a geometric improvements device adapted to analyze geometric errors in the product being produced and generate machine code to correct a geometry of the product being produced;
a chemical composition device adapted to analyze chemical composition errors in the product being produced and generate machine code to correct a chemical composition of the product being produced; or
a mechanical property device adapted to analyze microstructural errors in the product being produced and generate machine code to correct a microstructure of the product being produced.
10. The system of claim 8, wherein the long-term solution generation device comprises at least one of:
a material consumption management device adapted to analyze material consumption of at least two AM devices, wherein the at least two AM devices have different material flow settings, to determine which of the material flow settings of the at least two AM devices optimizes a preselected output parameter;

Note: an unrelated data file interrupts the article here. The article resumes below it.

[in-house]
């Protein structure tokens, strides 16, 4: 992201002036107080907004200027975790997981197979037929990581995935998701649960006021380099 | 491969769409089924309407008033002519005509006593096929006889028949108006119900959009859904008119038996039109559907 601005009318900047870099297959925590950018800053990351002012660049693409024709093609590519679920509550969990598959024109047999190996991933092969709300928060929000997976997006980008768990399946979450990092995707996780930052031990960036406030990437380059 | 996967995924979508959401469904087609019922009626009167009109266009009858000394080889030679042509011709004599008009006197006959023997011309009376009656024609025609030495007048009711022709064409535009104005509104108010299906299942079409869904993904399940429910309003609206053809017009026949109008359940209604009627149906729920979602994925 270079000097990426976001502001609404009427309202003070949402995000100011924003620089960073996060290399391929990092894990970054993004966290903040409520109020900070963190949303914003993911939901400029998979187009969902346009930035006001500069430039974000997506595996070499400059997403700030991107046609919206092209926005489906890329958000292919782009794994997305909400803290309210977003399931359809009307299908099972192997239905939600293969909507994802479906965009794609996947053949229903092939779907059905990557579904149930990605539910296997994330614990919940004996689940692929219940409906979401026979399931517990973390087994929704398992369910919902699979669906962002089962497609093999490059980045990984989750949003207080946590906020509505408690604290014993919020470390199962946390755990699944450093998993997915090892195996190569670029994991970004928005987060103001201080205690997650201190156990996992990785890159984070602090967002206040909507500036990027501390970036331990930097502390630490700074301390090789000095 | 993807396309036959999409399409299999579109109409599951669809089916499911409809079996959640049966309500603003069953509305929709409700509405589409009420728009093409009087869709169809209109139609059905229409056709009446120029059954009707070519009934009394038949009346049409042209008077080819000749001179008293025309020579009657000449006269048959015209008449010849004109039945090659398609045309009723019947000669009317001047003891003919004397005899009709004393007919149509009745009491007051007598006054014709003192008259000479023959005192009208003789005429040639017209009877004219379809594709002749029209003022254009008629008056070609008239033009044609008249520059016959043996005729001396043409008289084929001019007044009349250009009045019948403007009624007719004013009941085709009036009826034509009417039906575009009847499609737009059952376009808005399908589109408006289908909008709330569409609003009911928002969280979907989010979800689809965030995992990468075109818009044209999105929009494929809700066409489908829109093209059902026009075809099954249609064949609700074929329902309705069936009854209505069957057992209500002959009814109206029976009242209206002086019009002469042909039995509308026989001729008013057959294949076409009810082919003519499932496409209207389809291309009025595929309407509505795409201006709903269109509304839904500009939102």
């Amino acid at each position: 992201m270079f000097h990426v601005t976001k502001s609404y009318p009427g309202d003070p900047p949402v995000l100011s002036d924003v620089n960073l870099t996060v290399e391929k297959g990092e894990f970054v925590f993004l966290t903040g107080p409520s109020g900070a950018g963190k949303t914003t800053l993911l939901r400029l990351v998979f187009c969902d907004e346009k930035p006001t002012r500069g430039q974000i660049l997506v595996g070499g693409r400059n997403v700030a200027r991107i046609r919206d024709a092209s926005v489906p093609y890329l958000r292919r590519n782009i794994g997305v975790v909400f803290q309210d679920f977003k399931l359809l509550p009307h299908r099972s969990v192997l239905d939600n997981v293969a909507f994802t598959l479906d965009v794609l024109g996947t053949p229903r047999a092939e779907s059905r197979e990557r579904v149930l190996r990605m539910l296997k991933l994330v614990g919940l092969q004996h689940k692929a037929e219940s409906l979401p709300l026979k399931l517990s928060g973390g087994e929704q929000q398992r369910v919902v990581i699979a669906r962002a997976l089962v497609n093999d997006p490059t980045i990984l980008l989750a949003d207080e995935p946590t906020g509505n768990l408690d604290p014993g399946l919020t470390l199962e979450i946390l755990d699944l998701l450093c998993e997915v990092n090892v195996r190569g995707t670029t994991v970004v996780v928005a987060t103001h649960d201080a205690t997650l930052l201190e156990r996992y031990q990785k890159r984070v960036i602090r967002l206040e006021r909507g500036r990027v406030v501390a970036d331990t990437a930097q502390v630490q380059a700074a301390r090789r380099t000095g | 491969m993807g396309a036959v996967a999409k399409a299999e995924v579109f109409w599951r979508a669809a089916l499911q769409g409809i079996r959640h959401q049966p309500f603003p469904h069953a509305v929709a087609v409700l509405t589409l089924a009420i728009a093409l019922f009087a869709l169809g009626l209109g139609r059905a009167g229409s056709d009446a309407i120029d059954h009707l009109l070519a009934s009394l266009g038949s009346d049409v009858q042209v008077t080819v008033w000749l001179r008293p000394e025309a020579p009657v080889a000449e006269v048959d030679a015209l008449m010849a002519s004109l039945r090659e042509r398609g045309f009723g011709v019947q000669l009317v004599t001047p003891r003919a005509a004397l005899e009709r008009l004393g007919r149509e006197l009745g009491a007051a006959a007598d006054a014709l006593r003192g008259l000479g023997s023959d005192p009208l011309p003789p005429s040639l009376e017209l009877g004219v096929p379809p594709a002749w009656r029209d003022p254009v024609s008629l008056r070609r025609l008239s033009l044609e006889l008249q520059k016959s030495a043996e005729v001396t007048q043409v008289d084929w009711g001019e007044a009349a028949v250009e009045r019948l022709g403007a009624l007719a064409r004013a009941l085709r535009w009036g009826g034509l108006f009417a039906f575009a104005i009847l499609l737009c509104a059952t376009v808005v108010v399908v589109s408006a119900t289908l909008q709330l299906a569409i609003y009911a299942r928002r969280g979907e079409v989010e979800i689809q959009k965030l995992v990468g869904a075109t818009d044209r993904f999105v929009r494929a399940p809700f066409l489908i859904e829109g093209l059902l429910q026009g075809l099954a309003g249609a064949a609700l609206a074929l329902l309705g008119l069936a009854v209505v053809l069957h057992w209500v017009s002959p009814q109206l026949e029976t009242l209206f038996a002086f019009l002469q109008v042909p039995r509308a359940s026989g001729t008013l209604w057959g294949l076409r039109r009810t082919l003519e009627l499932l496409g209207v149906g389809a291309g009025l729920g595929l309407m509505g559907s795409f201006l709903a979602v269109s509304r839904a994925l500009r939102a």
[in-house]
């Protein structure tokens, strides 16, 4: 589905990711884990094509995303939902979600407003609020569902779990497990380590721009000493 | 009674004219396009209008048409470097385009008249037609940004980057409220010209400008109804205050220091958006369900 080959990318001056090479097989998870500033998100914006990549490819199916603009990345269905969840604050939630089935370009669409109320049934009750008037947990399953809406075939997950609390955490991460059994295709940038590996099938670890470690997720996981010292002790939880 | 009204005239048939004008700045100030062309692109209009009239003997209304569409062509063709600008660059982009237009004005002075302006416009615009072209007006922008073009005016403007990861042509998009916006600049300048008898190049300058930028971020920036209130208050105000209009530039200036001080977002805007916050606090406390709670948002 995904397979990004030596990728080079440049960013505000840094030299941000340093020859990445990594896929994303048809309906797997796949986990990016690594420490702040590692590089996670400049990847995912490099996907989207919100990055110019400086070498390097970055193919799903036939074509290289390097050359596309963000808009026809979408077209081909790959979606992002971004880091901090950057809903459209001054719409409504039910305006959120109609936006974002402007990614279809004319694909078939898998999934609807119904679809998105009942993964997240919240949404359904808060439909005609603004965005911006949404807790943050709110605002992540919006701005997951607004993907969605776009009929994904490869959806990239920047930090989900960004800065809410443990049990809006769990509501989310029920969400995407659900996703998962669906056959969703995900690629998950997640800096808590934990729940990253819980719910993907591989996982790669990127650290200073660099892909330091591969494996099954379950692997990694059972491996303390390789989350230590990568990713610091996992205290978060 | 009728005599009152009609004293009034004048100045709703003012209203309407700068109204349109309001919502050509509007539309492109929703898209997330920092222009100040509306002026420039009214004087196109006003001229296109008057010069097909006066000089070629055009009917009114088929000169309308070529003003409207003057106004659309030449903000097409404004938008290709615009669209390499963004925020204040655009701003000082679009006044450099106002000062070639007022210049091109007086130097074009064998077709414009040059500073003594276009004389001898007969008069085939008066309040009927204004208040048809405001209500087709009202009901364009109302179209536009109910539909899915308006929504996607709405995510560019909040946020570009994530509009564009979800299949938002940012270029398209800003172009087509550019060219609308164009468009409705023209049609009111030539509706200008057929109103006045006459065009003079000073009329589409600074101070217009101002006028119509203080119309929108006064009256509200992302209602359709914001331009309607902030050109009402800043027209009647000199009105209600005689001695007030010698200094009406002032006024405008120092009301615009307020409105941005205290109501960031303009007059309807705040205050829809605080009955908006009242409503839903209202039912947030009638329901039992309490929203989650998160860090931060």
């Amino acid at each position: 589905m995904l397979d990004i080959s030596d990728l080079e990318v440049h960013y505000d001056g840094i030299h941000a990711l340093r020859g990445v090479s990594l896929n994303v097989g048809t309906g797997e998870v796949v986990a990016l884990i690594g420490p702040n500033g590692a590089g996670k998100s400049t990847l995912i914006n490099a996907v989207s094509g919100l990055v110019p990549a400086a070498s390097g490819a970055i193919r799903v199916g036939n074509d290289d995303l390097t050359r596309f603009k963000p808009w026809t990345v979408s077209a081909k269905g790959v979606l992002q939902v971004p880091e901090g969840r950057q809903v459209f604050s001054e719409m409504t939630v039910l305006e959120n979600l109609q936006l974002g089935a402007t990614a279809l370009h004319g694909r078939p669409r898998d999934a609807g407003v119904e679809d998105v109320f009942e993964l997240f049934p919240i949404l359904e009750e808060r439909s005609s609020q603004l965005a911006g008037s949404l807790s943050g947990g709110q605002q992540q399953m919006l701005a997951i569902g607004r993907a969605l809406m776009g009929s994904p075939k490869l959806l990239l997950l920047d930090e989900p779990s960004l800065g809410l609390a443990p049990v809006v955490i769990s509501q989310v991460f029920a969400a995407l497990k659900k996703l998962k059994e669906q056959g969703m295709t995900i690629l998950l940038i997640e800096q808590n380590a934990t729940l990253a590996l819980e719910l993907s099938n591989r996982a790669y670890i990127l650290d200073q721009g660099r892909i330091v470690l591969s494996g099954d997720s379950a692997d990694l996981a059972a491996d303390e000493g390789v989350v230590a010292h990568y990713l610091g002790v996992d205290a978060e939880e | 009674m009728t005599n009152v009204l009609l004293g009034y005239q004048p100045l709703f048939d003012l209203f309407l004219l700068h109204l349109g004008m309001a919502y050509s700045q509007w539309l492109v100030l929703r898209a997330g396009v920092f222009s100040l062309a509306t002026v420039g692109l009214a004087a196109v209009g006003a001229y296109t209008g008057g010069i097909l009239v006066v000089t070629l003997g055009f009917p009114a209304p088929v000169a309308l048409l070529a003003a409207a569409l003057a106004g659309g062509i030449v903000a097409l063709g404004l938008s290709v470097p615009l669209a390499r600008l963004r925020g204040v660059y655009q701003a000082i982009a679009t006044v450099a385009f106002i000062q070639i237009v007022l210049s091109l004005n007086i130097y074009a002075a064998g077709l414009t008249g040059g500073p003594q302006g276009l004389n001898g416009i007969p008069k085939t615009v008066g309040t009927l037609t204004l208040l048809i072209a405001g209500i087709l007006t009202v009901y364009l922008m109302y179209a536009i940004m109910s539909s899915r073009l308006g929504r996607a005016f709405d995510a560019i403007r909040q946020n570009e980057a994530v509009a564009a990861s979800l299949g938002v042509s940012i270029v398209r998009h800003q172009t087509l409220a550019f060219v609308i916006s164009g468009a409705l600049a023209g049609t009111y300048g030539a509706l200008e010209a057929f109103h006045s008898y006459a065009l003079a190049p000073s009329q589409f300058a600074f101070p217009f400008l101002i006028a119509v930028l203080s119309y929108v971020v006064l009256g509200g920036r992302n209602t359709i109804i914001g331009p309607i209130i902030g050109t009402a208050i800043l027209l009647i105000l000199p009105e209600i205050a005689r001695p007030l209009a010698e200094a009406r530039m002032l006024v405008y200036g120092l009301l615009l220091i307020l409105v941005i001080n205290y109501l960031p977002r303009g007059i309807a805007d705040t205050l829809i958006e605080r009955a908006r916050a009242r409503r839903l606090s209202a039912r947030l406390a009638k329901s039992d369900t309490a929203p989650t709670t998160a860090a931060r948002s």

a procedure development and improvements device adapted to analyze stored performance and errors of the at least two AM devices to determine procedures of the at least two AM devices that optimize the preselected output parameter;
a build settings and parameter improvements device adapted to analyze stored build settings and errors from the at least two AM devices to determine build settings of the at least two AM devices that optimize the preselected output parameter;